An article in Next City details how LISC’s NYC Inclusive Creative Economy Fund is connecting local cultural institutions and artisanal manufacturers to much-needed capital, like the venerable La MaMa theater in the city’s East Village, where real estate has become prohibitively expensive. LISC is working to extend a $3.2 million line of credit to La MaMa, filling a critical financing gap for the theater, which must renovate its historic home in order to serve artists and audiences on into the future.
The excerpt below is from:
Experimental Theater Pushes Boundaries to Preserve Itself
By Oscar Perry Abello, Next City
In Manhattan’s East Village, there is a block of East 4th Street that contains just about everything New Yorkers are afraid their city is losing.
The affordable apartments in the five- and six-story pre-war buildings along the block are home to many artists and their families. Some have lived on the block for decades; some have moved in more recently. At street level, mom-and-pop shops sell guitars, prints, and therapeutic fragrances; there’s the Fourth Street Food Co-Op; and arts organizations that for decades have served the artists on the block and from all around the world, providing affordable spaces for studios, exhibitions and performances.
ounded in 1961, La MaMa Experimental Theatre Club is the geographic, economic, and cultural heart of the block, putting on 50 to 60 productions annually, providing opportunities for some 1,500 directors, writers, performers, costume and set designers, and other professional artists a year, not to mention its youth and community programming. In its 2011 obituary of founder Ellen Stewart, the New York Times called La MaMa the capital of “Off Off Broadway.” The theater’s experimental productions, while earning it the 2018 Regional Theatre Tony Award, have never made much money for the theater itself. But that was never the point.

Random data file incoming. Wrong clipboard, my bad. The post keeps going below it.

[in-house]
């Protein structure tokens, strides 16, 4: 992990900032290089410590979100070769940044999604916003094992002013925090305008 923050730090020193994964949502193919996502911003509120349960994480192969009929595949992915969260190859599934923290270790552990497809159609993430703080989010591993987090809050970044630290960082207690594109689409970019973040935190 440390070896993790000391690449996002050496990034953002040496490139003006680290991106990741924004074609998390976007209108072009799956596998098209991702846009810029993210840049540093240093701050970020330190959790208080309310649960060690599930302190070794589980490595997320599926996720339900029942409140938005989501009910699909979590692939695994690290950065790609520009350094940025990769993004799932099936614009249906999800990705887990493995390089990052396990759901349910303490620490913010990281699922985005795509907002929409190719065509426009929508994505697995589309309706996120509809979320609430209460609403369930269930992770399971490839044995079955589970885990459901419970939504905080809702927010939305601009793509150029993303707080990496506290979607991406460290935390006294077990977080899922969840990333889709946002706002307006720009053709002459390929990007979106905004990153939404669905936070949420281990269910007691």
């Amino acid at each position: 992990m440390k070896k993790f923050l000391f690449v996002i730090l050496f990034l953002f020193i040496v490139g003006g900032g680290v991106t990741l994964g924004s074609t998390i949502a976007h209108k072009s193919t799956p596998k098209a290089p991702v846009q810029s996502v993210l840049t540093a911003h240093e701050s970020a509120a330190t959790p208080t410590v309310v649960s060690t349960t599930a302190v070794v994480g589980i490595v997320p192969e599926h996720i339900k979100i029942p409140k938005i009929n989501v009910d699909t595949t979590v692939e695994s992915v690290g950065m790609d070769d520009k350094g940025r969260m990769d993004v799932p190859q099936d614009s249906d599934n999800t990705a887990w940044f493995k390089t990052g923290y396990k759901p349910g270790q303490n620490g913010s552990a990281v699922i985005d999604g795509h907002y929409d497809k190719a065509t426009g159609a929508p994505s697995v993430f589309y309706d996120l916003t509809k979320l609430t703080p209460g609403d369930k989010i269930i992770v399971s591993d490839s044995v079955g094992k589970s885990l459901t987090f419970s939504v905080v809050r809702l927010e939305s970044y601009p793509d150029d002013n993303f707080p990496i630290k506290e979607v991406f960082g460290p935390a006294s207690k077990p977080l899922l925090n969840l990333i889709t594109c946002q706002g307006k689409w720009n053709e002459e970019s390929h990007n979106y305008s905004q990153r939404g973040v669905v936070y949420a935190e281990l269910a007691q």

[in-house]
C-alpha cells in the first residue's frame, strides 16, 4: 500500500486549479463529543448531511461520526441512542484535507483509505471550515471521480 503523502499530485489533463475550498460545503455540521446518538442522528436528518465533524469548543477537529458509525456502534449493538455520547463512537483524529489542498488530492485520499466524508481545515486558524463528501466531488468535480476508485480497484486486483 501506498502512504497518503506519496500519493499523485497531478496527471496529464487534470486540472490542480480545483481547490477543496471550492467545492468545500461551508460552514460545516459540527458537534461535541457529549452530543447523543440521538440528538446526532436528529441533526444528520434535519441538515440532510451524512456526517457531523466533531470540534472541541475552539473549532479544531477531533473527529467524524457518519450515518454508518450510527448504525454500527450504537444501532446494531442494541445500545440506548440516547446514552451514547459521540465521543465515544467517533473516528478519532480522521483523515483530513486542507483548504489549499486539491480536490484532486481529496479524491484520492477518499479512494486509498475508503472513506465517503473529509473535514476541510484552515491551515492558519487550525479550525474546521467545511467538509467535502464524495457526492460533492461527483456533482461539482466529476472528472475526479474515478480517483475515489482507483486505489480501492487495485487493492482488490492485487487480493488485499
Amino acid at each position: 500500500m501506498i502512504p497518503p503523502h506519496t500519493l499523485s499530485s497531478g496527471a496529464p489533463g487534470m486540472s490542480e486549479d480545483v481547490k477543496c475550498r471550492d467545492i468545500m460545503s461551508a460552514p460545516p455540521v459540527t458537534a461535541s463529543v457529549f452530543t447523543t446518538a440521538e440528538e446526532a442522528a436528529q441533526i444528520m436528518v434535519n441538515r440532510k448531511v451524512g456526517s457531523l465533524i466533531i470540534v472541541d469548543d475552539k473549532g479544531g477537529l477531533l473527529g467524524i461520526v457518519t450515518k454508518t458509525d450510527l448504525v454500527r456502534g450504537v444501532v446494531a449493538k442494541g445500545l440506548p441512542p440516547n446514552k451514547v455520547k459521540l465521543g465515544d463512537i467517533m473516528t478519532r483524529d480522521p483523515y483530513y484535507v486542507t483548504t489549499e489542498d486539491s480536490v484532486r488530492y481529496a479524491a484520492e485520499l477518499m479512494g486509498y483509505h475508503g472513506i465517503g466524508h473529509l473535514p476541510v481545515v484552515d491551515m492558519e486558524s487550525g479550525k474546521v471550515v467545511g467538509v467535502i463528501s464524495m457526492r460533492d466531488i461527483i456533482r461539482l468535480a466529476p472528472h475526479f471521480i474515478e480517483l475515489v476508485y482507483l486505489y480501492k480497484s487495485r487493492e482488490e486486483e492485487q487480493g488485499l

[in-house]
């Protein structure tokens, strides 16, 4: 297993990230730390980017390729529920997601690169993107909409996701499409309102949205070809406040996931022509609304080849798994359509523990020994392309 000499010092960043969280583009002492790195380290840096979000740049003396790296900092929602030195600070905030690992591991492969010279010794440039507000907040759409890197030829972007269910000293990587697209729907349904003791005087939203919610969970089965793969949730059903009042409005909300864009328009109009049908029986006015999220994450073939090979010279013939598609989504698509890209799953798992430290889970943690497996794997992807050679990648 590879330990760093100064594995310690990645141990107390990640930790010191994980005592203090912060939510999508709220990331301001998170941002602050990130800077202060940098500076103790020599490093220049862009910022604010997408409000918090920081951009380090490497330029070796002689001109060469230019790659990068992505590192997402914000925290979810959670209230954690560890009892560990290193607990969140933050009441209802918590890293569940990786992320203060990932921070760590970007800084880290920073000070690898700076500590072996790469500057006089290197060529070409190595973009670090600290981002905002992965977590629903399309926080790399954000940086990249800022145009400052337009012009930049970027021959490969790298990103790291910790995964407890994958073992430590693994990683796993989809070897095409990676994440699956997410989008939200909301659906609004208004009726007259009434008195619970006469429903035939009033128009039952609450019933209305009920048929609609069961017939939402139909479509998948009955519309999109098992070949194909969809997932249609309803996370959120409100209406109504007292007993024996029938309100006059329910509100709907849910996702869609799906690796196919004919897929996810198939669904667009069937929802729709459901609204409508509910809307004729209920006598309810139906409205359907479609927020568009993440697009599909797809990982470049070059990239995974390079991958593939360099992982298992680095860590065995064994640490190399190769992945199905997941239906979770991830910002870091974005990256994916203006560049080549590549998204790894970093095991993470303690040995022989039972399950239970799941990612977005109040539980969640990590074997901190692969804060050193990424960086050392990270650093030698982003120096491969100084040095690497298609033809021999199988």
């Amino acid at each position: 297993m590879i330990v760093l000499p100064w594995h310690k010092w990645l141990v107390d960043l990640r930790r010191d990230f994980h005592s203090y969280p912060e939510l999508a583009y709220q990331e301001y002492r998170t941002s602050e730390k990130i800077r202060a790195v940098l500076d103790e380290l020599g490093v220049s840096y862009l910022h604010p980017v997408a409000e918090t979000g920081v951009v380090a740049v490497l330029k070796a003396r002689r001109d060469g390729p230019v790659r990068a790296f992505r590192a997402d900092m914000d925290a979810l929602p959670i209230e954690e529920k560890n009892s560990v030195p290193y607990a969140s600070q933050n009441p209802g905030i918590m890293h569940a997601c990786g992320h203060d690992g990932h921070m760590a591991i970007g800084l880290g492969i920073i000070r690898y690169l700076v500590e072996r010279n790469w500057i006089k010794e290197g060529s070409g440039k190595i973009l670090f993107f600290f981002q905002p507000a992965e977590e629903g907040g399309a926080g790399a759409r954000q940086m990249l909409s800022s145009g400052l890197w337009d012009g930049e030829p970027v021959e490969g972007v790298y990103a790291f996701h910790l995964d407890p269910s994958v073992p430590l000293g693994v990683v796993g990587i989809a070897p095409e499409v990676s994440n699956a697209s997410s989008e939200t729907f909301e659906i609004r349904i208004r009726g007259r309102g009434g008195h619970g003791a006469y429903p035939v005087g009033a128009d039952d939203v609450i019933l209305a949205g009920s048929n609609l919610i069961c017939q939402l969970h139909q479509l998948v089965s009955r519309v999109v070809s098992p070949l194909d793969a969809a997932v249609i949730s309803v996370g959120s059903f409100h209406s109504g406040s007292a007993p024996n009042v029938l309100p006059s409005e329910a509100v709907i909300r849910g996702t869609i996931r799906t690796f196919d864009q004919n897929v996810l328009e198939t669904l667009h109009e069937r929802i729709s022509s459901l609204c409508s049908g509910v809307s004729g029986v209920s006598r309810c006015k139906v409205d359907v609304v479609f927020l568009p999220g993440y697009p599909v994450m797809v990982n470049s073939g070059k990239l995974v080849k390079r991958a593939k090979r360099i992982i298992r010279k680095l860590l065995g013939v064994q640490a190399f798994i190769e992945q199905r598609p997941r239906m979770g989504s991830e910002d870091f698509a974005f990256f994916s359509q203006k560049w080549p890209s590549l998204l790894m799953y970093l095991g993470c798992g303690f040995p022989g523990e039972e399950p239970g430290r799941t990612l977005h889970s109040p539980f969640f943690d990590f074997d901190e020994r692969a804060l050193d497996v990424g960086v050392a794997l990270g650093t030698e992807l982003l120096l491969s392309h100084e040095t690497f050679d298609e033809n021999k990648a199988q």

“It’s not just about fame and fortune, it’s also about how one artist impacts another artist, impacts another artist, this whole creative ecology that exists in a place like La MaMa,” says Mary Fulham, the current executive director.
The East Village, meanwhile, has become a posh location for many seeking to associate themselves with the neighborhood’s artsy reputation — but the influx of big spenders has come at a cost. The average East Village studio apartment currently rents for nearly $3,000 a month, according to RENTCafé. Cultural institutions have struggled to survive amid the changes.
The legendary folk and punk rock club CBGB — an East Village landmark — held its final show back in 2006, after a bitter rent-hike dispute. Grassroots Tavern, a landmark dive bar and gathering place for community organizers, was one of a smattering of long-running establishments that said goodbye in 2017. The Village Voice, around the corner from this block of East Fourth Street, stopped printing in 2017 and published its last online story earlier this year.
But this particular block of East Fourth Street has found ways to defend itself against the dark arts of real estate investors. Across the street from La MaMa, a stretch of buildings form the core holdings of the Cooper Square Community Land Trust, a nonprofit entity created specifically to own the land and keep the buildings on it permanently affordable for residents and commercial tenants. Meanwhile, La MaMa itself owns the two properties it occupies on the block, and this fall it launched its first-ever capital campaign to renovate and maintain its facilities for the next generation of artists.
“There’s been a real influx of high-powered real estate in this neighborhood, and it continues, which is why securing these buildings now is so crucial, because how do you withstand that kind of pressure?” says Fulham.
Like the performances that take to its stages, La MaMa’s capital campaign also pushes boundaries.